Bonkers watch reading

That’s right, according to my watch I swam for 12:59 minutes and covered a distance of zero. As if to drive the point home all other screens had no data, like the one below.

Bonkers watch reading
Bonkers watch reading

I have reached out to Garmin via Twitter, however this is worrying because the reason for my upgrade was spurious workout data, and now this supposedly better watch is apparently even worse. I hope that it is something that can be resolved because I have to believe that such a great company is better than this, but right now for me the jury is out.

Still, that aside, I am successfully pushing harder and extending myself. The watch clocks my resting heart rate at 48 bpm from a previous steady reading of 52 so it looks like my fitness is returning quickly.

Week in Review & Pushing Forward

Sports

Last week I couldn’t hike as the weather stank. I ran and swam, and when running I hit that feeling when you suddenly start enjoying it. It happened during my previous run that was spuriously recorded as 3.99 miles when it was actually closer to 1.5. This is not the first time my Garmin Vivoactive has done this and my tweeting Garmin about it was ignored. I have remedied the situation, however, by upgrading to a Garmin Vivoactive HR. It arrived in the mail today so hopefully that will be a step forward that solves this. It’s an obviously better watch with or without the heart rate monitor, but more data can only be a good thing so I look forward to seeing my readings on that front.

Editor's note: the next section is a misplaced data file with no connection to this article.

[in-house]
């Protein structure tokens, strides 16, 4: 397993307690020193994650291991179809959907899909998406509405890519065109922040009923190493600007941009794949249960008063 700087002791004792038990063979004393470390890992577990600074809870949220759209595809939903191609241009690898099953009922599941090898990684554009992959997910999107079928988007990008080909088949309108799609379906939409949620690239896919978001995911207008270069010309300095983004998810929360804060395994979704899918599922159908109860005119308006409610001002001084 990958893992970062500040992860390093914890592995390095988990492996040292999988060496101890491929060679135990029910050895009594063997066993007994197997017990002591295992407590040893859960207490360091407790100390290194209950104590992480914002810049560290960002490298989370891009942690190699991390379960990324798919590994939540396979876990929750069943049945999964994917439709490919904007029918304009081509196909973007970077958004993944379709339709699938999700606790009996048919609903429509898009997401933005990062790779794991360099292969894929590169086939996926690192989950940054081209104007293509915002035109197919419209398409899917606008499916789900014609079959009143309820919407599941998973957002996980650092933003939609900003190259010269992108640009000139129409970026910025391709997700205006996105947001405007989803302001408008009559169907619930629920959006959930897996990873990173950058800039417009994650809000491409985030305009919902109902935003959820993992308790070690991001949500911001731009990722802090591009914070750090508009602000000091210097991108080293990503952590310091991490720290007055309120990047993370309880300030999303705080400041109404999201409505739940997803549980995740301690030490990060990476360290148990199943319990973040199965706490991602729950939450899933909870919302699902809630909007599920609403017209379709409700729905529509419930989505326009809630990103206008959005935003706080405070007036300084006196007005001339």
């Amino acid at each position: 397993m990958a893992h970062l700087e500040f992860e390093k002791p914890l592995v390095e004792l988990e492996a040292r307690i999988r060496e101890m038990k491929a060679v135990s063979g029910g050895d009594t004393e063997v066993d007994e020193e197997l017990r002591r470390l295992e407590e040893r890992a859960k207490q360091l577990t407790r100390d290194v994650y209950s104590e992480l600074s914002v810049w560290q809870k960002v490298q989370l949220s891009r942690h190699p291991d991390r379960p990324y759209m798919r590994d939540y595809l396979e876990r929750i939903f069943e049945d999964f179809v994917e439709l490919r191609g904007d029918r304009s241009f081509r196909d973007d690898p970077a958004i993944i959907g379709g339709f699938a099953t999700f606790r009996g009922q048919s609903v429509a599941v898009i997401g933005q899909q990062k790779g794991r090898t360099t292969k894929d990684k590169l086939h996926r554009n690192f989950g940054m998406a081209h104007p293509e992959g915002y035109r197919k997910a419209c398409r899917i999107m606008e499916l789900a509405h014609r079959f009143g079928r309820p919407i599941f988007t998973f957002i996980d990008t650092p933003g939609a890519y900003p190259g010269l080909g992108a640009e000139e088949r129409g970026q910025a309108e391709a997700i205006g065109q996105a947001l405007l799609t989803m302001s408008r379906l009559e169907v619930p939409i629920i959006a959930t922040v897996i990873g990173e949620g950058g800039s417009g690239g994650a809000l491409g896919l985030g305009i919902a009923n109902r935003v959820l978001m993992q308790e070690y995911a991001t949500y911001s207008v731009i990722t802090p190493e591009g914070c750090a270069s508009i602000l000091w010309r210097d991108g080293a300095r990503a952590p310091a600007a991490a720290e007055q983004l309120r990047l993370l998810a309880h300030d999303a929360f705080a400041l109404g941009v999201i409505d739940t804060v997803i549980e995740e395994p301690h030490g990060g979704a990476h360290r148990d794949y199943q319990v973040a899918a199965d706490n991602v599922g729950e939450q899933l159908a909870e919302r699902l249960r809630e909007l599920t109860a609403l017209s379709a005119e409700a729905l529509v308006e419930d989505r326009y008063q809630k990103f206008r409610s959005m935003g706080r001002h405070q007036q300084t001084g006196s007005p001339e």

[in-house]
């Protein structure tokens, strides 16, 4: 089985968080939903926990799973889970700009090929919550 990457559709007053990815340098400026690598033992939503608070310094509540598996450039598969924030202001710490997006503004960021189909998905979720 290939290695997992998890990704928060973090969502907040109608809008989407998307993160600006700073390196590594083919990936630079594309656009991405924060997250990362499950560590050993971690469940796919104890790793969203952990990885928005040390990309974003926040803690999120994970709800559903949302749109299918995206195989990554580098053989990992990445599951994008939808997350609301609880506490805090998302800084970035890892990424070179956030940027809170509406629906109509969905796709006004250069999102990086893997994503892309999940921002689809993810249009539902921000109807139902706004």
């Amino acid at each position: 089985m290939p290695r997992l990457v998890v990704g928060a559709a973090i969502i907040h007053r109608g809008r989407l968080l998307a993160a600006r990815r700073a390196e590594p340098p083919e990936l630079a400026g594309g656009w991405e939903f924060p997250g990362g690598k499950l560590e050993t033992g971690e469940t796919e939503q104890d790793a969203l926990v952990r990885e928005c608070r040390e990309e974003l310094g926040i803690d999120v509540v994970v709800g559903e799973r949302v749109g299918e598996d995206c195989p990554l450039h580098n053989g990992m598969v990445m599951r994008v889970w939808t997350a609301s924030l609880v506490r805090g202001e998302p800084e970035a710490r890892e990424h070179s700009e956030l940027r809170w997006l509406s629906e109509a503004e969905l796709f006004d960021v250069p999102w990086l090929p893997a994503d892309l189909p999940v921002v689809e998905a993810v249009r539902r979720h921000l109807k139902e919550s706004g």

Swimming

I am pushing this hard as I enjoy swimming enormously. My latest progress is below, including times, interval splits and frankly more data than I am ever going to need, but here it is anyway.